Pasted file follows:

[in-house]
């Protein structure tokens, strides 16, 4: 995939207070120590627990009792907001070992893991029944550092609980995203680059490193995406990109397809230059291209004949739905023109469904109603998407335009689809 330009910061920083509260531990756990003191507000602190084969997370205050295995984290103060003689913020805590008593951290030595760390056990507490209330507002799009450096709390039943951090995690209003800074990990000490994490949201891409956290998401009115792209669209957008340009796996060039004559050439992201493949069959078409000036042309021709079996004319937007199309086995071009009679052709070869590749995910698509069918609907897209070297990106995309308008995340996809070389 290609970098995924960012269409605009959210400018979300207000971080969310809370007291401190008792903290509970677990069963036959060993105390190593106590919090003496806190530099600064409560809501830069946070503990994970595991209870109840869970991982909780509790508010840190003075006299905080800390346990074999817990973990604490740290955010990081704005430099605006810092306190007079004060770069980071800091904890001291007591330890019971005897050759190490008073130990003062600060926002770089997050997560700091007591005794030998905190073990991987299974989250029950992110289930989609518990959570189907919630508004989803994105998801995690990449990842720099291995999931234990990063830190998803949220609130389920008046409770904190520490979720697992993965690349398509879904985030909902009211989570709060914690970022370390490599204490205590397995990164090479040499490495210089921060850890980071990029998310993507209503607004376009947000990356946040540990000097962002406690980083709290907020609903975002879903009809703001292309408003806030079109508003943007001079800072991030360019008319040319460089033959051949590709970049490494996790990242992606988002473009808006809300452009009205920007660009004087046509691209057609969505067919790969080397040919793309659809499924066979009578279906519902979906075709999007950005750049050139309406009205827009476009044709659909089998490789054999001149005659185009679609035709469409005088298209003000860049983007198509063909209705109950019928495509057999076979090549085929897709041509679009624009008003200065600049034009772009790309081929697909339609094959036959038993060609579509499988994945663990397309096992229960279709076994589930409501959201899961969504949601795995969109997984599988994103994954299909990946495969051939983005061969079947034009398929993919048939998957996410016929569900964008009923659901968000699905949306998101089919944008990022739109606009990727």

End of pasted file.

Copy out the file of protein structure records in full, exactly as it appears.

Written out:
[in-house]
């Protein structure tokens, strides 16, 4: 995939207070120590627990009792907001070992893991029944550092609980995203680059490193995406990109397809230059291209004949739905023109469904109603998407335009689809 330009910061920083509260531990756990003191507000602190084969997370205050295995984290103060003689913020805590008593951290030595760390056990507490209330507002799009450096709390039943951090995690209003800074990990000490994490949201891409956290998401009115792209669209957008340009796996060039004559050439992201493949069959078409000036042309021709079996004319937007199309086995071009009679052709070869590749995910698509069918609907897209070297990106995309308008995340996809070389 290609970098995924960012269409605009959210400018979300207000971080969310809370007291401190008792903290509970677990069963036959060993105390190593106590919090003496806190530099600064409560809501830069946070503990994970595991209870109840869970991982909780509790508010840190003075006299905080800390346990074999817990973990604490740290955010990081704005430099605006810092306190007079004060770069980071800091904890001291007591330890019971005897050759190490008073130990003062600060926002770089997050997560700091007591005794030998905190073990991987299974989250029950992110289930989609518990959570189907919630508004989803994105998801995690990449990842720099291995999931234990990063830190998803949220609130389920008046409770904190520490979720697992993965690349398509879904985030909902009211989570709060914690970022370390490599204490205590397995990164090479040499490495210089921060850890980071990029998310993507209503607004376009947000990356946040540990000097962002406690980083709290907020609903975002879903009809703001292309408003806030079109508003943007001079800072991030360019008319040319460089033959051949590709970049490494996790990242992606988002473009808006809300452009009205920007660009004087046509691209057609969505067919790969080397040919793309659809499924066979009578279906519902979906075709999007950005750049050139309406009205827009476009044709659909089998490789054999001149005659185009679609035709469409005088298209003000860049983007198509063909209705109950019928495509057999076979090549085929897709041509679009624009008003200065600049034009772009790309081929697909339609094959036959038993060609579509499988994945663990397309096992229960279709076994589930409501959201899961969504949601795995969109997984599988994103994954299909990946495969051939983005061969079947034009398929993919048939998957996410016929569900964008009923659901968000699905949306998101089919944008990022739109606009990727």